Gambling expansion in the Senate and pension reform in the House of Representatives were the headliners as the final scheduled month of the 2013 regular legislative session got under way during the first week of May.
Senators also began the process of conducting committee reviews of legislation sent from the House. A handful of other measures were also sent from the Senate to the House for consideration.
The Senate kicked things off early in the week with a “subject matter only” hearing before the Senate’s Executive Committee April 30 on pension reform. Senators were allowed to voice their proposals; however, the committee did not advance any specific measure.
On May 1, the Executive Committee did advance a major expansion of gambling in Illinois, including a Chicago-based casino. Senate Bill 1739 was sent to the Senate floor, where it was approved by a 32-20 vote then sent to the House on a 32-20 vote. I voted against Senate Bill 1739.
In addition to a Chicago-based casino that would be allowed up to 4,000 gambling positions, Senate Bill 1739 allows for four new riverboats or casinos, slot machines at Illinois racetracks, and a major increase in the number of gambling positions allowed at existing riverboats. The four new riverboats or casinos would be in Rockford, Danville, Lake County and Southern Cook County.
On May 2, the House approved and sent back to the Senate a heavily amended Senate Bill 1, which replaced all of the bill’s original language with a pension reform proposal crafted by the House Speaker that incorporates a number of ideas floated by Republicans and Democrats over the past several months.
The House-approved measure promises savings of about $150 billion over 30 years, including about $2 billion by 2015. The savings come largely from reducing retired teachers’ and other employees’ pension cost-of-living increases.
The bill faces an uncertain future in the Senate. The changes were grafted onto a bill sponsored by the Senate President, who has passionately argued that unilateral cuts in benefits cannot survive a constitutional challenge.
Key changes contained in Senate Bill 1, as approved by the House, include:
Higher retirement age for employees currently younger than 45;
Reduced cost-of-living adjustment (COLA) on pension benefits;
COLAs delayed until either age 67 or five years after retirement, whichever comes first.
A cap on the salary that is eligible for pensions. The cap would be $109,971 and would be increased at half the rate of inflation each year.
Employees would be required to pay an extra 2% of their salaries into the pension fund.
To guarantee funding, the various pension systems could sue the state to enforce payment.
In other action, Senate committees reviewed House proposals and lawmakers worked on the Senate floor to send measures to the House for debate there, including:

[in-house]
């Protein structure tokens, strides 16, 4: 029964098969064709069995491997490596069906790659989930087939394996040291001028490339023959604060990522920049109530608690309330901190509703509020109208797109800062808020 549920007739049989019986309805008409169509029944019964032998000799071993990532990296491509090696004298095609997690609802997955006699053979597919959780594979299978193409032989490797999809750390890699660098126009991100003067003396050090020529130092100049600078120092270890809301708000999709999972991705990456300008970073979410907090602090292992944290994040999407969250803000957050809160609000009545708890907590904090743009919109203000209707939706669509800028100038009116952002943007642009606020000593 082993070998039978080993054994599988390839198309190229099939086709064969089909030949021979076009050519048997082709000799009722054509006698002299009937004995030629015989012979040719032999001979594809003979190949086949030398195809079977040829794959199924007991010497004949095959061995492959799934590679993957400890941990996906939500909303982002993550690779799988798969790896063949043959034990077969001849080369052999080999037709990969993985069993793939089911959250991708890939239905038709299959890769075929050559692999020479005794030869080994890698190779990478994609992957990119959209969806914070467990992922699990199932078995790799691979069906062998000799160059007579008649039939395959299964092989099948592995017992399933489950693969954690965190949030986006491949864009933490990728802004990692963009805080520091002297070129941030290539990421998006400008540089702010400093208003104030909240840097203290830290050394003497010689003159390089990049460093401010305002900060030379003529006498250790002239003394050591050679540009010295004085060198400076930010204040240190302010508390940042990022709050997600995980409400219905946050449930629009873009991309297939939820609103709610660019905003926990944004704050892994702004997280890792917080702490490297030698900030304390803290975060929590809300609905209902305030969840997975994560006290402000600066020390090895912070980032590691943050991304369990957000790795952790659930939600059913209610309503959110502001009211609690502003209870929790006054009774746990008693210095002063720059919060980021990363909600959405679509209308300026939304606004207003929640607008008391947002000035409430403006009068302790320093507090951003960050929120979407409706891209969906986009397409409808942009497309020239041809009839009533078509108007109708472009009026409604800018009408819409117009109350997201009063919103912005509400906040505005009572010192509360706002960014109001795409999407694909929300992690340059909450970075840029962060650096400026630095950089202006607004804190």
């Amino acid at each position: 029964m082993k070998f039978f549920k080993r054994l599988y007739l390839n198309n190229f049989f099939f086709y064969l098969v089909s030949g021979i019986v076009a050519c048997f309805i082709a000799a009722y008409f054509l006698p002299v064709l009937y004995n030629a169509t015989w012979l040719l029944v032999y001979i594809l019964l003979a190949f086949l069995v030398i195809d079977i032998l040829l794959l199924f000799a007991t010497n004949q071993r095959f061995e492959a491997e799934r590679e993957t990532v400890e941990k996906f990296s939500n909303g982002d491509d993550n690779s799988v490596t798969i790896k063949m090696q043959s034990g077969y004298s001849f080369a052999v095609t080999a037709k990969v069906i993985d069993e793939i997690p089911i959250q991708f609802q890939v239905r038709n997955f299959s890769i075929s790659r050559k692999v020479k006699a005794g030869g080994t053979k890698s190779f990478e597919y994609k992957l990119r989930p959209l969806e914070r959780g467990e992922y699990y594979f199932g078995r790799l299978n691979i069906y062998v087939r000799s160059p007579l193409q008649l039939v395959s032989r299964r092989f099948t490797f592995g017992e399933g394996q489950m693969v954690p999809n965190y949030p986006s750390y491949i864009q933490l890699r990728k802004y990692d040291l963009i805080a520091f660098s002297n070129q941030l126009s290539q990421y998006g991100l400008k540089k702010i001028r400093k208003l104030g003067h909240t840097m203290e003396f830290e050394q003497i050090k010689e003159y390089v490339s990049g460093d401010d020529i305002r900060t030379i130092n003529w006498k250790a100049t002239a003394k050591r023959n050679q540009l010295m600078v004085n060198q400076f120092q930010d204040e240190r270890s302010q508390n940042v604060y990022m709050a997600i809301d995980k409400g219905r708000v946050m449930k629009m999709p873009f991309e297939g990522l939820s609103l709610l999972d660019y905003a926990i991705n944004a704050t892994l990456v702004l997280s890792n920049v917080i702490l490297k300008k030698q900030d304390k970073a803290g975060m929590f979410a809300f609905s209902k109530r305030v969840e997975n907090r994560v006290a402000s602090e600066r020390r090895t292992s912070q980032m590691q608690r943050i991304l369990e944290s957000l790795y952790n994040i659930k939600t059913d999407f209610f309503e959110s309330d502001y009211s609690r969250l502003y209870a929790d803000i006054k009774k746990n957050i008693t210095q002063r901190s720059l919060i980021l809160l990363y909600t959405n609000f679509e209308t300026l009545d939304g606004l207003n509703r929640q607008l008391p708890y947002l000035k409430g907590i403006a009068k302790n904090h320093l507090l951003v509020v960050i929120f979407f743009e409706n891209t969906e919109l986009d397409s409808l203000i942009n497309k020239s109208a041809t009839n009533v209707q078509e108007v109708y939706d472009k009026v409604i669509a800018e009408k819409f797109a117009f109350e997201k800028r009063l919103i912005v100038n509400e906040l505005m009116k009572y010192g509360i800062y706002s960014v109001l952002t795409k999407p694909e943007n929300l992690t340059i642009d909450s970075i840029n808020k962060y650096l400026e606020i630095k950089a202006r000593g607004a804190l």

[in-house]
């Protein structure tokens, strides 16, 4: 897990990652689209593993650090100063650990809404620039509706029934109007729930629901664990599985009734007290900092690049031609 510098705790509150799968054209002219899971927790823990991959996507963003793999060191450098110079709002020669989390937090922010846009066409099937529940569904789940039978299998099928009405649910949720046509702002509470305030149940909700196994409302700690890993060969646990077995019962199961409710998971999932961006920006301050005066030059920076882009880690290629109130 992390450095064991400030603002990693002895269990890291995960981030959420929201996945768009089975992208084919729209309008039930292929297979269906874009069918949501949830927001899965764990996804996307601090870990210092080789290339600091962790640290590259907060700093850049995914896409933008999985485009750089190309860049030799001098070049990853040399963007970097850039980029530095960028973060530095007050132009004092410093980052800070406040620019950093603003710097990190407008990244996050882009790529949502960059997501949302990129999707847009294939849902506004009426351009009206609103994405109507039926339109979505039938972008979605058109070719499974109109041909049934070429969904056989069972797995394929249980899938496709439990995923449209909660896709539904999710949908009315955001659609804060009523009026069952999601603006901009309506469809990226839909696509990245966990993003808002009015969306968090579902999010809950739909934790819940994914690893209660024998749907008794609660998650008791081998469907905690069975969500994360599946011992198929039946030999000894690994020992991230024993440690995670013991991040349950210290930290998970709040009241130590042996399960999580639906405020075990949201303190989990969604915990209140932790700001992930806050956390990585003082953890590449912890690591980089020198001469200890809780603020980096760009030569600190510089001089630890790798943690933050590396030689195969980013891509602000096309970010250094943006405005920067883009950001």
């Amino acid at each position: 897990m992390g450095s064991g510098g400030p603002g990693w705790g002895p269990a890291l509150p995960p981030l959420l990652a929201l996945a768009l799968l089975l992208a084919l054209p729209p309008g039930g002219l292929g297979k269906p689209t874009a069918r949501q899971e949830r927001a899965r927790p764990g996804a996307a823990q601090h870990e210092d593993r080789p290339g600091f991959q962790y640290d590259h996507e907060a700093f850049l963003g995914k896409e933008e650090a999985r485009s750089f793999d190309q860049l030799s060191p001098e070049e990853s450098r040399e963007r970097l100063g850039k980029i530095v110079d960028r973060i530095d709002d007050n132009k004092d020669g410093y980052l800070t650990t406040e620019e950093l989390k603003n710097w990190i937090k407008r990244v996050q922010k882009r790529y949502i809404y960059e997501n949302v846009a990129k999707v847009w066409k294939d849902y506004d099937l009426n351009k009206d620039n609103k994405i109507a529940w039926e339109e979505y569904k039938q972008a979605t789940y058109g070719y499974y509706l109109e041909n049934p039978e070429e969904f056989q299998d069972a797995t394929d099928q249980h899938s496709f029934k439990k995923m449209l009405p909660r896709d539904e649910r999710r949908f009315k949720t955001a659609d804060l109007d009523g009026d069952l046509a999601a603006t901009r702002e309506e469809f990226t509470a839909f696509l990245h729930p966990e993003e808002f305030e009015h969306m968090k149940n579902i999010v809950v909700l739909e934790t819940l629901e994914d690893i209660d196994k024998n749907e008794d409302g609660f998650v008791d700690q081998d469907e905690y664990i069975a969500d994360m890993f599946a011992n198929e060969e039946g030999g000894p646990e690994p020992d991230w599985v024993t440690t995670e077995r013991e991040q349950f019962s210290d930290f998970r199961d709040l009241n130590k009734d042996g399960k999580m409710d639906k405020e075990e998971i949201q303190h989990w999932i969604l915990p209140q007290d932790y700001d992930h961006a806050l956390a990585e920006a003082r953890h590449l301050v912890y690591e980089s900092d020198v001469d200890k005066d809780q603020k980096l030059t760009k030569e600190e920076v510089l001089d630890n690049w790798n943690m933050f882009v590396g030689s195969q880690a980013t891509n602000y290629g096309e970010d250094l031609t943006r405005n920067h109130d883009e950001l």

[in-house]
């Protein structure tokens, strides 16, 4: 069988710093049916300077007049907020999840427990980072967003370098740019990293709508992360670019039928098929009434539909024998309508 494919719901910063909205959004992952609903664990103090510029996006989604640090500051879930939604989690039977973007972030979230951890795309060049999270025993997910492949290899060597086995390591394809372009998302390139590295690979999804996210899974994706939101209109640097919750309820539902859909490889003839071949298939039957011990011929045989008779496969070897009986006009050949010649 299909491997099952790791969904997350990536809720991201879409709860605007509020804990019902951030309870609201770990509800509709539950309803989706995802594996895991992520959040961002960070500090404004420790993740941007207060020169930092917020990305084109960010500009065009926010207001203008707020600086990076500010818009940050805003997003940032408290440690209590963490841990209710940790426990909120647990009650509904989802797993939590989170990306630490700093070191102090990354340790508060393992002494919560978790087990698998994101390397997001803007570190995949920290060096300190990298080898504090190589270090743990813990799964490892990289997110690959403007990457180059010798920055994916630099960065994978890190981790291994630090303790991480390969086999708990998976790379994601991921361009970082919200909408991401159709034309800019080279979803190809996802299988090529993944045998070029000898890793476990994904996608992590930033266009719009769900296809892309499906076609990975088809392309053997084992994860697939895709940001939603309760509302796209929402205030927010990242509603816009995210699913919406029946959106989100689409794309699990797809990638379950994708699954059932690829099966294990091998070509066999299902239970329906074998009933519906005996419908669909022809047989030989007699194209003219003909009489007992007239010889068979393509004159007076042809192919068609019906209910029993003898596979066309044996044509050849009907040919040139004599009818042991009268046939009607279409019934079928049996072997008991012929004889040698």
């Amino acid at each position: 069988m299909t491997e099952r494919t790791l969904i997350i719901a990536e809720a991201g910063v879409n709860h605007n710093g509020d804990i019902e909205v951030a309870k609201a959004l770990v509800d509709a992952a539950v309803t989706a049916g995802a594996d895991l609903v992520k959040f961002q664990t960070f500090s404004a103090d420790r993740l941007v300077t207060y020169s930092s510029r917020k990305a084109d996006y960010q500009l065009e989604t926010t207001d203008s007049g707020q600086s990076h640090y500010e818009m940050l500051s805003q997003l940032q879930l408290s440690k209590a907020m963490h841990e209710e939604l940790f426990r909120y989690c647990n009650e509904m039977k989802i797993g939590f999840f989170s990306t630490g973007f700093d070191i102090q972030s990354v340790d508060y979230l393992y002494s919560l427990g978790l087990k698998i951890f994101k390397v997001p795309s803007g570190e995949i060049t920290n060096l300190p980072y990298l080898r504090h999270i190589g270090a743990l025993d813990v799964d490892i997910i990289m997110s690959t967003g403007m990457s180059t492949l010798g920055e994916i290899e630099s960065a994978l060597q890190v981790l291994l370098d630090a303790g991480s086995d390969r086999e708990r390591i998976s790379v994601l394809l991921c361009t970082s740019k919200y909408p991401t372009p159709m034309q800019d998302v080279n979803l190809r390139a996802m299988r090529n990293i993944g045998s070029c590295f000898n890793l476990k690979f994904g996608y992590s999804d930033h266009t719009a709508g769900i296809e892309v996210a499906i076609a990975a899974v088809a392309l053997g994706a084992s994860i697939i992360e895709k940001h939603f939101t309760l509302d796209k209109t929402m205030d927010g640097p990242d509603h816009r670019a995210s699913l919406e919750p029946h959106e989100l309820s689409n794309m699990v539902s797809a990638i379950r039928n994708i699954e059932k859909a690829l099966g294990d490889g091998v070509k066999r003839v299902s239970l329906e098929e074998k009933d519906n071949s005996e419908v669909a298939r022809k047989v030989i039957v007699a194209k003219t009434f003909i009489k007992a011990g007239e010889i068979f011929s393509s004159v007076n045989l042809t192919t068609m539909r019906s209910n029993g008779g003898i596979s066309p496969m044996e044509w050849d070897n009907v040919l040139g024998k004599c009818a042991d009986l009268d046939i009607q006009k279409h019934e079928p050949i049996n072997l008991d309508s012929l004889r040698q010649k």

Passed by the Senate
Puppy “Lemon Law” (SB 1639): Allows a customer to receive monetary compensation if a veterinarian finds that a diseased dog or cat was sold by a pet shop. Opponents raised concerns that the measure applied only to pet shops and not other sellers of animals, as pet shops only account for 14% of dogs and cats sold in Illinois.
Auto Insurance (SB 1898): Increases the automobile insurance minimums to $25,000 for death/injury of one person, $50,000 for death/injury for two or more persons and $20,000 for damage to property. Effective Jan. 1, 2015.
Smoke Free Universities (SB 2202): Prohibits smoking on the campuses of all state-supported institutions of higher education, beginning July 1, 2014. Smoking would not be prohibited in a vehicle. Opponents have argued that the measure is an overreach and would even apply to parking lots where tailgate parties take place before university football games.
Trooper Memorial Rest Stop (HJR 12): Names the northbound and southbound Coalfield rest stops located at mile post 64 on Interstate 55 as the “Trooper Kyle Deatherage Memorial Rest Stop.” District 18 State Trooper Deatherage was killed in the line of duty in 2012.
Approved by Senate committees
Primary Voting for 17 Year Olds (HB 226): Allows a 17-year-old who will be 18 by the general election to vote in the primary election.
Crimes Against Police Alerts (HB 2893): Creates an alert system called the “Crimes Against Police Officers Advisory” to warn State Police and local law enforcement that an individual may be targeting officers.
No Indoor Tanning for Minors (HB 188): Prohibits a tanning facility from permitting anyone younger than 18 to use tanning equipment that emits ultraviolet (UV) radiations. Exempts spray-on, mist-on or sunless tans.
Sex Education (HB 2675): Requires all school districts that provide sex education courses to use a “comprehensive” sex education curriculum. School districts have the option to not offer sex education, but if they do, it must be “comprehensive.”
Unlimited Assets (HB 2262): Eliminates the Temporary Assistance for Needy Families program’s asset limit, which is currently $3,000 (for a family of two) in non-exempt assets. An individual’s home, one personal vehicle, household furnishings and clothing are already excluded from the $3,000 cap.